We really wanted to talk to you a little about this magical fiber that is raffia. We can often read in the descriptions on the Internet or in some shops “straw bag”, nooo it is NOT straw! And in our workshop it’s our flagship product. We love it and if it is so present in our collections, it is because it is raw and natural. It also showcases one of the values that we defend: the slow process. YES, it takes time to extract the fiber, to crochet it… In short, it’s the exact opposite of mass production. 🙂
This palm is subjected to several ecological issues in Madagascar. It’s a sector that would profit from more transparency, support, and a healthy long-term culture.
Some facts: The raffia is a very very big palm tree which can be found in Madagascar and in all of Eastern Africa. Everything is good in the raffia: you can make salads with its heart, oil with its seeds, and part of the traditional roofs of the East Coast of Madagascar are made with its stems. Once the large fins are cut (which is not easy because of the fine spines along the stems), we extract each leaf from its stem, we remove what’s in it, then with a knife, we separate the thin transparent film of the leaf and let it dry: that’s the raffia.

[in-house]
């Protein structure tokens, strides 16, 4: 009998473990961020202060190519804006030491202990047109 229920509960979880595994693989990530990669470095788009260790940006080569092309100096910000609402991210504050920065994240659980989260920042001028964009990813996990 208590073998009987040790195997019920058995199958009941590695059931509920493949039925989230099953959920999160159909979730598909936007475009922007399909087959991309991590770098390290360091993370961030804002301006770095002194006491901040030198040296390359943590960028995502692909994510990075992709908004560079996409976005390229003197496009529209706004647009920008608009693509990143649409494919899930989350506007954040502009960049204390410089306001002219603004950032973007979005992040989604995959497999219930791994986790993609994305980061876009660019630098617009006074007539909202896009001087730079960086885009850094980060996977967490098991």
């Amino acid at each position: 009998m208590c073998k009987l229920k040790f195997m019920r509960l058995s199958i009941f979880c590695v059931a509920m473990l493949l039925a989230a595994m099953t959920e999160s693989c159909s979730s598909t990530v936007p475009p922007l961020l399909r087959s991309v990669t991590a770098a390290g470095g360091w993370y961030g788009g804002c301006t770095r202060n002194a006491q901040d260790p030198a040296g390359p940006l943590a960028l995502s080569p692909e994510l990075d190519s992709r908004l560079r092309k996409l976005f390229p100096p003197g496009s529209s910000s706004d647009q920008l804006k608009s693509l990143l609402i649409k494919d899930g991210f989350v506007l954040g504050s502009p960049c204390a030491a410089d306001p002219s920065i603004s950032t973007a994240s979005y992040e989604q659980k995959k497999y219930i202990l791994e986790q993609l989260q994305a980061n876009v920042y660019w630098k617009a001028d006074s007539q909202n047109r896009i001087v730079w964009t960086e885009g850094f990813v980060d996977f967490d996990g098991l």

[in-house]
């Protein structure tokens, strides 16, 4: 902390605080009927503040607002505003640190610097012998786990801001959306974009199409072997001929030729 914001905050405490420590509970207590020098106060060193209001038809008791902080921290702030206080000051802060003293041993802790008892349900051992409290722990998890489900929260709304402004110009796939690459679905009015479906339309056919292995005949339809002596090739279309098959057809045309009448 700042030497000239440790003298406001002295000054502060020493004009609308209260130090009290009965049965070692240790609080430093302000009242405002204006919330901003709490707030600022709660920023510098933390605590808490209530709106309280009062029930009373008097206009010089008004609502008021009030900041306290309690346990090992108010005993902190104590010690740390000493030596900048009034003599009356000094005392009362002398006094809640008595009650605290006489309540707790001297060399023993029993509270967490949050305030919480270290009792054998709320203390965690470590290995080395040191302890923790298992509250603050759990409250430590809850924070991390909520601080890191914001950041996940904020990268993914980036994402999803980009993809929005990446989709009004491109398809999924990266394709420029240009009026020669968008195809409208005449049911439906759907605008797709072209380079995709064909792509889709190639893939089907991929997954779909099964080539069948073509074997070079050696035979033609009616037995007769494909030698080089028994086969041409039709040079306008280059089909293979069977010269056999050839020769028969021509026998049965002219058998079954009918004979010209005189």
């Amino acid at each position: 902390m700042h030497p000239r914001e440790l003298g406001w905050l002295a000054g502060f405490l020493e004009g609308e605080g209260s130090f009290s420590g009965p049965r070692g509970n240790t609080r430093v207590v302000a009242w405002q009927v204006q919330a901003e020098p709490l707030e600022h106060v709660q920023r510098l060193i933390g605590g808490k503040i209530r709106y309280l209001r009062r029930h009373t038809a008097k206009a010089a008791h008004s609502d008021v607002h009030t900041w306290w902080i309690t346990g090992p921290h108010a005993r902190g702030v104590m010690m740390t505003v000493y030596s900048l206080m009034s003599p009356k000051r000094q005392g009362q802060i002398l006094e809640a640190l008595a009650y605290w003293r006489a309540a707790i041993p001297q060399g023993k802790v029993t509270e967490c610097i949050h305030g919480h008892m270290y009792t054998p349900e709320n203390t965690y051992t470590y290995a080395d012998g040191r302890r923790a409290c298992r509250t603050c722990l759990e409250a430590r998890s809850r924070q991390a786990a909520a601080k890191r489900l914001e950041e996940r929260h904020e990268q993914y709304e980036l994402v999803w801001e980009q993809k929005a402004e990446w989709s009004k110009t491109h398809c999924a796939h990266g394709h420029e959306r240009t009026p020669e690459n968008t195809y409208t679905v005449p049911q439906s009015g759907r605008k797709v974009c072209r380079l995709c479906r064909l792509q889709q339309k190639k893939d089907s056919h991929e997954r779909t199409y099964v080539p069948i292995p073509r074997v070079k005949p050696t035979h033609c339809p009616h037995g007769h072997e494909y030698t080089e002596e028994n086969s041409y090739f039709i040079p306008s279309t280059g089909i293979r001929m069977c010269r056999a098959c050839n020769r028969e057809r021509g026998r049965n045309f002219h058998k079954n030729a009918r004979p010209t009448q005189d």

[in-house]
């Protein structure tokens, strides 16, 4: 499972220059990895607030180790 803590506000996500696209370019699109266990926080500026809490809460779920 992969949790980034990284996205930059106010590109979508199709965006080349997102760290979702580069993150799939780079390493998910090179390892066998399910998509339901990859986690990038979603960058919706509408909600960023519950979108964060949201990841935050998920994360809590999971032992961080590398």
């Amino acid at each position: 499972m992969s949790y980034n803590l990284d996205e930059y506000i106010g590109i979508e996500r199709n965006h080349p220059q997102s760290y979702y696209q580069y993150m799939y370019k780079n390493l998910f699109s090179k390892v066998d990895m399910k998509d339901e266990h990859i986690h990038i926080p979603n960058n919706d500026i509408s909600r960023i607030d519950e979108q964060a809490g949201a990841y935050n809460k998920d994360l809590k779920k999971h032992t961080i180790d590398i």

After that, it will be sorted and the uneven fibers will be removed ( based on length, color, …) to obtain raffia of greater quality. This is the moment when you can dye the raffia in large pots with pigments. This very delicate method is an art, made for colorists. This is the reason why we can never guarantee a shade according to the Pantone.
Then, it’s finally the time to crochet. Dexterity and fiber tension, tempo, attention and suppleness are crucial for a more of less beautiful, more or less regular crocheted work. FYI, a big bag can easily take three days of work.
There are hundreds of different points: flowery, graphic, simple or complex. Raffia can also be hand woven, woven on looms or lace. Those are wonderful stories that we will write an article about… Soon enough.